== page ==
Environmental sustainability and food waste are top of mind for many consumers, but there are sharp differences of beliefs and behaviors between different groups, according to a new pair of surveys by the International Food Information Council (IFIC) Foundation, Washington, D.C.

“Technology, an increasing focus on health and wellness and consumers’ desires to empower and inform their food decisions are transforming food production and our diets,” says Joseph Clayton, chief executive officer. “The Future of Food Summit explores how we can address these changes and channel our knowledge in order to improve the food system and food choices. The IFIC Foundation’s new research is meant to supplement those goals and add to our understanding of consumer attitudes and behaviors.”

Environmentally sustainable diets

The IFIC Foundation’s 2019 Food and Health Survey found that 54% of consumers say it’s at least somewhat important that the products they buy be produced in an environmentally sustainable way. The foundation conducted this follow-up survey to drill down on attitudes and behaviors.

When asked which aspects of an environmentally sustainable diet are important to consumers, “what I eat is healthy for the planet” was the top response, followed by “what I eat is nutritious.” Other factors—such as ingredients people know and recognize, foods that are produced using fewer natural resources and foods with recyclable packaging—lagged behind.

Among those for whom “healthy for the planet” was a top answer, men outnumbered women (15% vs. 8%) and college graduates outnumbered non-college graduates (17% vs. 8%), while, conversely, people from the Midwest were far less likely to choose that response (just 5%) than other regions (9% in the South, 15% in the Northeast and 17% in the West).

Two-thirds (66%) of consumers think an environmentally sustainable diet can include protein from both animal sources and plant-based sources, while only 10% disagreed. But, there was an education gap in the responses, with 73% of college graduates agreeing vs. 62% of non-graduates.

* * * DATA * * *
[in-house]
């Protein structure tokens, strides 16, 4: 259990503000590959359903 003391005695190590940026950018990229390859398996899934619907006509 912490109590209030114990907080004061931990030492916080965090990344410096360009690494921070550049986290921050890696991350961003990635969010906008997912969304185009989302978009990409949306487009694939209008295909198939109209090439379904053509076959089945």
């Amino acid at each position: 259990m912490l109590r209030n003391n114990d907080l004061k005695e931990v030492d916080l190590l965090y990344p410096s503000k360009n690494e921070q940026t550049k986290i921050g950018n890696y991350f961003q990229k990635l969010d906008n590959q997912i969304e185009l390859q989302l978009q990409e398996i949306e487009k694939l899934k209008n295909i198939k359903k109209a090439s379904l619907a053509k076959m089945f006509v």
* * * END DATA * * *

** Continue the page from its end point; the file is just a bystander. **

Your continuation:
Nonetheless, animal-based proteins dominate diets, with 92% of respondents reporting consuming protein from animal sources like meat, dairy, eggs and seafood. Age influences protein consumption, as consumers under 45 years are less likely to consume animal proteins (88%), while those 65 and older are more likely to do so (98%).

On the other hand, nearly three-quarters (72%) of respondents report consuming protein from plant sources. But, 80% of college graduates say they consume plant-based proteins vs. 66% of non-college graduates. Taste was the most important factor behind those dietary choices, cited as the top reason of 81% of those who consume animal proteins and by 73% of those who eat plant-based proteins.
When people were asked how much of each source of protein they would need to consume to eat an environmentally sustainable diet, the responses varied. Only one-quarter (27%) said they would need to consume more plant-based protein, while 38% said such a diet would require the same amount of plant protein and 11% said it would require less.

When it comes to animal protein, one-quarter (26%) said they would need to consume less to attain an environmentally sustainable and healthy diet, while half (53%) said it would require the same amount or more protein from animal sources.